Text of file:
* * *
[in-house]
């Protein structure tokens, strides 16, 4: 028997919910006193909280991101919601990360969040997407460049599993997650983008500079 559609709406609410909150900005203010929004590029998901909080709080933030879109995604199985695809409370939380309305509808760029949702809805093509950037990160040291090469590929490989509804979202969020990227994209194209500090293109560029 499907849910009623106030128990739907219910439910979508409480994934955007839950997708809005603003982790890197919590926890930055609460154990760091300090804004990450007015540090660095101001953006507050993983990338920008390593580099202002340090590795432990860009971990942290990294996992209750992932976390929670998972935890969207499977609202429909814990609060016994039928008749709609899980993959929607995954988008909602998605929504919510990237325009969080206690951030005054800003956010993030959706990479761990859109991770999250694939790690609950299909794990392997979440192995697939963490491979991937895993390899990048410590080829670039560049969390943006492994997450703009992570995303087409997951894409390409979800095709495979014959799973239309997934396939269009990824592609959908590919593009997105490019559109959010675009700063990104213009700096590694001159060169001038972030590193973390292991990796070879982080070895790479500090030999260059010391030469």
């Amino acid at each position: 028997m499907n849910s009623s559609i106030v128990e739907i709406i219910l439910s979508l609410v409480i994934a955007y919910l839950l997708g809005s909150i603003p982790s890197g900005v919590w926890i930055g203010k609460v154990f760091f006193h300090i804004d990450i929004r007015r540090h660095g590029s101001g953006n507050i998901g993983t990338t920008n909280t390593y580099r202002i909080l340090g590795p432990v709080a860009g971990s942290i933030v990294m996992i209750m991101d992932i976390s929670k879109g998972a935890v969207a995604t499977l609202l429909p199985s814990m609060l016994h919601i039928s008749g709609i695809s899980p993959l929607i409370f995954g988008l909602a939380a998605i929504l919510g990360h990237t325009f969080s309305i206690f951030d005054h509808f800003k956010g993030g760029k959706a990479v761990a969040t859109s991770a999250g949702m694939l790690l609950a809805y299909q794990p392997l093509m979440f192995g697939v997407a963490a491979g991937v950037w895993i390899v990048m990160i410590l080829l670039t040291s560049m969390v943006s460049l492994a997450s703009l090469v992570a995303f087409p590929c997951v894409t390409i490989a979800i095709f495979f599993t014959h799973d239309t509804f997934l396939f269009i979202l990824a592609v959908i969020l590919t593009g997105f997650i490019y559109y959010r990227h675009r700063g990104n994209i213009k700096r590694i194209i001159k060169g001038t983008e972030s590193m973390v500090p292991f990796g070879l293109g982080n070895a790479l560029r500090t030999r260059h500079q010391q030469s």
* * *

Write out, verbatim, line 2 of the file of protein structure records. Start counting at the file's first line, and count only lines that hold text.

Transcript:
């Protein structure tokens, strides 16, 4: 028997919910006193909280991101919601990360969040997407460049599993997650983008500079 559609709406609410909150900005203010929004590029998901909080709080933030879109995604199985695809409370939380309305509808760029949702809805093509950037990160040291090469590929490989509804979202969020990227994209194209500090293109560029 499907849910009623106030128990739907219910439910979508409480994934955007839950997708809005603003982790890197919590926890930055609460154990760091300090804004990450007015540090660095101001953006507050993983990338920008390593580099202002340090590795432990860009971990942290990294996992209750992932976390929670998972935890969207499977609202429909814990609060016994039928008749709609899980993959929607995954988008909602998605929504919510990237325009969080206690951030005054800003956010993030959706990479761990859109991770999250694939790690609950299909794990392997979440192995697939963490491979991937895993390899990048410590080829670039560049969390943006492994997450703009992570995303087409997951894409390409979800095709495979014959799973239309997934396939269009990824592609959908590919593009997105490019559109959010675009700063990104213009700096590694001159060169001038972030590193973390292991990796070879982080070895790479500090030999260059010391030469």